Family First » cocktail dresses Servings Families Online since 1998 Fri, 02 Oct 2015 20:25:31 +0000 en-US hourly 1 Wearable Art Makes for One-of-a-Kind Fashions Sat, 26 Feb 2011 16:53:45 +0000 post thumbnail

If you are on the cutting edge of fashion or you just like to get noticed every once in a while, you must check out the fashion creations of Melissa Rajsky.

Rajsky is the creator of Raw Materials by Melissa, her artistic fashions company that uses repurposed clothing to make new fashions. For example, she has used a pair of ‘70s-era pants turned upside-down and seams opened up to make a unique shift dress.

Each piece is a creation in itself. She has considered mass production in the past but the unique and artistic expression of her work is lost in the simplified manufacturing process.

This full-circle journey of her first designs, to having her creations sold in several boutiques, to considering moving to mass production, has come back to Rajsky focusing completely on creating custom pieces for her clients.

As her new creations come from that which was once something different, she has evolved too. After finding herself a single mother after divorce and the reinvention that goes along with that, her fashions are an expression of a different kind of reinvention.  

She became an artist after working in the advertising industry for many years. She even surprised herself with the creativity that came to her after going through the challenges of divorce.  A self-taught designer and seamstress, she turned devastation into a new business and a new identity as an artist. Now her young daughter, Mia, is designing too, so it has become a family passion too.

Rajsky says her designs are meant to be fun, unique and to turn what the old piece was into something completely different. For example, she makes men’s clothing into a feminine dress or a sports jersey into cocktail attire.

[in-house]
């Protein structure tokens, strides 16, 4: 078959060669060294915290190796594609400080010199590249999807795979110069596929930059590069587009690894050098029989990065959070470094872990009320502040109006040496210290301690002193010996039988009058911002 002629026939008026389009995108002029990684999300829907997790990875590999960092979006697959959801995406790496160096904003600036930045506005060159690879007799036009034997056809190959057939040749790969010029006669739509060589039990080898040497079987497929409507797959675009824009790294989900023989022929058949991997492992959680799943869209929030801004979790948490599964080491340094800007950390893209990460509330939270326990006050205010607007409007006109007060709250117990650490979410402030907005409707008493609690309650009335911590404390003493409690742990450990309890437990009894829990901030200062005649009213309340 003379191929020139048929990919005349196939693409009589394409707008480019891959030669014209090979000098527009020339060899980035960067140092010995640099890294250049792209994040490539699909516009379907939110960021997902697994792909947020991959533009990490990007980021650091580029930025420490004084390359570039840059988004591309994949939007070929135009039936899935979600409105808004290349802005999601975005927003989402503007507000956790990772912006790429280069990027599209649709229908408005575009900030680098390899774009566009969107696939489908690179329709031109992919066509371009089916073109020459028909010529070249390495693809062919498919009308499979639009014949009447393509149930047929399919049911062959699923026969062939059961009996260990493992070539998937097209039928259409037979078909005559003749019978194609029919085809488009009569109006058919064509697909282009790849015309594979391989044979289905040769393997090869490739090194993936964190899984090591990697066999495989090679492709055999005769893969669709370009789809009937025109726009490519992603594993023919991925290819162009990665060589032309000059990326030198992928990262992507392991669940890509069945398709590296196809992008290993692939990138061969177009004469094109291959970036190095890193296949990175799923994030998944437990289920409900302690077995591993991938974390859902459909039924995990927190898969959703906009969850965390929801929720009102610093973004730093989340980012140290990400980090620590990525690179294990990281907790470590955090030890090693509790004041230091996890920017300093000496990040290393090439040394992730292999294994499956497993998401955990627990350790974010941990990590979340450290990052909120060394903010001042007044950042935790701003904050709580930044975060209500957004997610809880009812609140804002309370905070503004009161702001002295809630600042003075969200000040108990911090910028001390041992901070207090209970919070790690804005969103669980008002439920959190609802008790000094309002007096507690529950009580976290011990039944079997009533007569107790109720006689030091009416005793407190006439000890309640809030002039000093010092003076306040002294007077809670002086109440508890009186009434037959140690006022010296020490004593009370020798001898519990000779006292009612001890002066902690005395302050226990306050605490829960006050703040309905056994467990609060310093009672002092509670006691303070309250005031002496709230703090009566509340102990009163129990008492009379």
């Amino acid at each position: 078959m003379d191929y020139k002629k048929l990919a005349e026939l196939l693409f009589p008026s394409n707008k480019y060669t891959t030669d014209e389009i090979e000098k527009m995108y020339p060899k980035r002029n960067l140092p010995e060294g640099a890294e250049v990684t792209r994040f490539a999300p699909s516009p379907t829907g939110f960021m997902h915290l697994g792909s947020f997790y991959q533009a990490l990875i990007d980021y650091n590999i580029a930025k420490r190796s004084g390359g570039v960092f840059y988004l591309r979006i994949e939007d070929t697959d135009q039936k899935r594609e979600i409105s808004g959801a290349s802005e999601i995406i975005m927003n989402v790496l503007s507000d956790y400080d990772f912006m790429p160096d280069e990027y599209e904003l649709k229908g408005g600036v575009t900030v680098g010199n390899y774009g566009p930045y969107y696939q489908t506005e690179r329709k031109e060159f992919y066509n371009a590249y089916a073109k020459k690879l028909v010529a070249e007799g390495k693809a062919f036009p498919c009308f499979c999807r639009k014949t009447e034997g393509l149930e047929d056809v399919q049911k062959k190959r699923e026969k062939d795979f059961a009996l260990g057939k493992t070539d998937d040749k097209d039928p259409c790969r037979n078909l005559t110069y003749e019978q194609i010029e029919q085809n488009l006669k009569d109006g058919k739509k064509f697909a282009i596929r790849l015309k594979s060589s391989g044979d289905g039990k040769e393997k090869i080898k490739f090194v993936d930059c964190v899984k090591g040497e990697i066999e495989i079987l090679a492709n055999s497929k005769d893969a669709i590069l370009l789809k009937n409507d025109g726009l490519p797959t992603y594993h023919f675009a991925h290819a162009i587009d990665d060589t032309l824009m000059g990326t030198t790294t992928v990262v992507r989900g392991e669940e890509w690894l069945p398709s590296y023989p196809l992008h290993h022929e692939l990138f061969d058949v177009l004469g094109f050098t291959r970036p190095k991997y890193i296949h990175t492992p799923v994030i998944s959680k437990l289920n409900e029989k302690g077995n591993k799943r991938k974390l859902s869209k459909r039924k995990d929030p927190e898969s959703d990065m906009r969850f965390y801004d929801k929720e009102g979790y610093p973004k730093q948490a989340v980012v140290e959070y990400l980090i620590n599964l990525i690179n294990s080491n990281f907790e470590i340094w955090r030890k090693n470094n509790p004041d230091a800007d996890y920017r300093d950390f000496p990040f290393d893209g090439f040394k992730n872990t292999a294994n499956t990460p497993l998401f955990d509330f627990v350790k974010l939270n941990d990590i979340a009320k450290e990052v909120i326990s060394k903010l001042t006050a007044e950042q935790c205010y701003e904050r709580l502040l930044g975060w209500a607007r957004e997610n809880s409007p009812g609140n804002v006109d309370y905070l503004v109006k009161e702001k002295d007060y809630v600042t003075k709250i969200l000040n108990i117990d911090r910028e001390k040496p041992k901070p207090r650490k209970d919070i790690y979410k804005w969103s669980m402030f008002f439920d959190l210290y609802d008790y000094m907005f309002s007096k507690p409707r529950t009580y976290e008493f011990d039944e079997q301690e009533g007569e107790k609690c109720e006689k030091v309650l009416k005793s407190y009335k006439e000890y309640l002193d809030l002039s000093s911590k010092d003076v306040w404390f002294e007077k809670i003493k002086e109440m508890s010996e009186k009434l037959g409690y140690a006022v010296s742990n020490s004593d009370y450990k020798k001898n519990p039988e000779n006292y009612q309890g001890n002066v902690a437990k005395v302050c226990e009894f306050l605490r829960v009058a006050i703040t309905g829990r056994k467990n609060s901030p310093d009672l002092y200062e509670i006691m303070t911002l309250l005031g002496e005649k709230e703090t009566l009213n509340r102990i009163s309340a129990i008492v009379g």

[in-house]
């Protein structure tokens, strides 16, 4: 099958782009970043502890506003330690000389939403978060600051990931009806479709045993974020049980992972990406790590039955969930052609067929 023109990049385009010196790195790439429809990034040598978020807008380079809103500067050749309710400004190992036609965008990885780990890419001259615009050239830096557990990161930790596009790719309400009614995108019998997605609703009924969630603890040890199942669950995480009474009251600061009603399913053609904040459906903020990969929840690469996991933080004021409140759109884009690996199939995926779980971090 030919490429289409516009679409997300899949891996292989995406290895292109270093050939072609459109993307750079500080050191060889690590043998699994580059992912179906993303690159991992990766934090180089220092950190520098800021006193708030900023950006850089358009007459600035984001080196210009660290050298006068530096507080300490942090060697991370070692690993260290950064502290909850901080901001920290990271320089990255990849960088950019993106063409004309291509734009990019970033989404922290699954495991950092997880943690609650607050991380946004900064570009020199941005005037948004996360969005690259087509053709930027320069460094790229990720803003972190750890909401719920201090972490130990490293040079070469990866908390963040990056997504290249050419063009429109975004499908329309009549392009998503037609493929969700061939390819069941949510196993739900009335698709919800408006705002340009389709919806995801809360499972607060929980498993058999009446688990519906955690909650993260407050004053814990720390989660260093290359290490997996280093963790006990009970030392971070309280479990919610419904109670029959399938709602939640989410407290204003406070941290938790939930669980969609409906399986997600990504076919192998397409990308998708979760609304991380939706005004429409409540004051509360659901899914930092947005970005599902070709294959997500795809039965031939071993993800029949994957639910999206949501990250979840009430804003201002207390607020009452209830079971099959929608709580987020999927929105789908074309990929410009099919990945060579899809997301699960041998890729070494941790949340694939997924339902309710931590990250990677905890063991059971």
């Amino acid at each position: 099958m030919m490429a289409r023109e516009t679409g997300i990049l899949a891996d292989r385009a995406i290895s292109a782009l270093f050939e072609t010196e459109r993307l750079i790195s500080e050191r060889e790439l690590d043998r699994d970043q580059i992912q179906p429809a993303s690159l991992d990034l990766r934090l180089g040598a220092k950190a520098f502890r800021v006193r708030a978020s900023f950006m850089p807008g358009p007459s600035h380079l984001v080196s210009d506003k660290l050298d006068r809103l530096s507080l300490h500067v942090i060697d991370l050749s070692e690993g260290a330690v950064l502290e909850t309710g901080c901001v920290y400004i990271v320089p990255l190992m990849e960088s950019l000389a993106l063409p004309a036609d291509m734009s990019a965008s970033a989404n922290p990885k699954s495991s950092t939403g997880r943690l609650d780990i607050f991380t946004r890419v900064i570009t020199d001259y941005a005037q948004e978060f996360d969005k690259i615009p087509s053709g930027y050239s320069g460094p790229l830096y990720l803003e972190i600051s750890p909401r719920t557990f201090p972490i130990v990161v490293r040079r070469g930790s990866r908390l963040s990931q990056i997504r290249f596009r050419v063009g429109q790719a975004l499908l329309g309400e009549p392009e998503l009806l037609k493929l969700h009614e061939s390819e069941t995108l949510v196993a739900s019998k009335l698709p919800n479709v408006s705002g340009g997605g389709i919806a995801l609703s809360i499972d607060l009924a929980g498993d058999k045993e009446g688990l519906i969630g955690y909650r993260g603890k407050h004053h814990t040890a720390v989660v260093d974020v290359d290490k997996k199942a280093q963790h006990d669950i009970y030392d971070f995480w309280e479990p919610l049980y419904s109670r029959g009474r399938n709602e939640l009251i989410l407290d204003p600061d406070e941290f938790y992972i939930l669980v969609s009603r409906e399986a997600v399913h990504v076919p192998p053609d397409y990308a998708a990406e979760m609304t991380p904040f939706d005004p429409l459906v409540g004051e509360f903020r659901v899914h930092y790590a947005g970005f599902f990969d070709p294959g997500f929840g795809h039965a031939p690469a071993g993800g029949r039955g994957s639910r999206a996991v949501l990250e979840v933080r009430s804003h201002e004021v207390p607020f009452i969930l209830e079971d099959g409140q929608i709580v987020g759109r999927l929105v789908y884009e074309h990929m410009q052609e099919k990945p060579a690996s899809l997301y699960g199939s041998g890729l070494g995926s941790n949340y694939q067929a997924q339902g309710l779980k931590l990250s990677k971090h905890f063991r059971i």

She wants her creations to be timeless and seasonless, so you can wear them for as long as you like them, not at the whims of fashion’s dictation. Rajsky views every person as her own work of art, so she doesn’t start a piece until her clients ask. There’s almost no “off-the-rack” anymore for her designs (there are two boutiques in Florida offering a limited line) because she wants to create something her clients will love and that will be unique to them.

Rajsky loves thrift stores for her fabrics. She also gets clothes from other people to use in her designs. The fabric is really what she’s looking for when she picks out the materials for her designs, but sometimes the structure of the clothes also works. For example, she has repurposed a t-shirt into the bottom of a dress, sewed the sleeves closed and turned them inside out to create pockets.

Her fashion art has definitely gotten noticed. She was recognized last fall by a museum for her work and they used her pieces for a fundraising event for the venue. She was also filmed recently for a documentary.

She loves hearing stories of how her fashions have affected her clients’ lives. She tells the story of one woman who was wearing Rajsky’s creation in Paris and someone stopped the woman on the street to ask about the piece of clothing. In the heart of the fashion world, in one of the most cosmopolitan cities on the planet, her fashions caught someone’s eye. Now that’s success!

Please check out Rajsky’s fashions on her website and find her on Facebook here.

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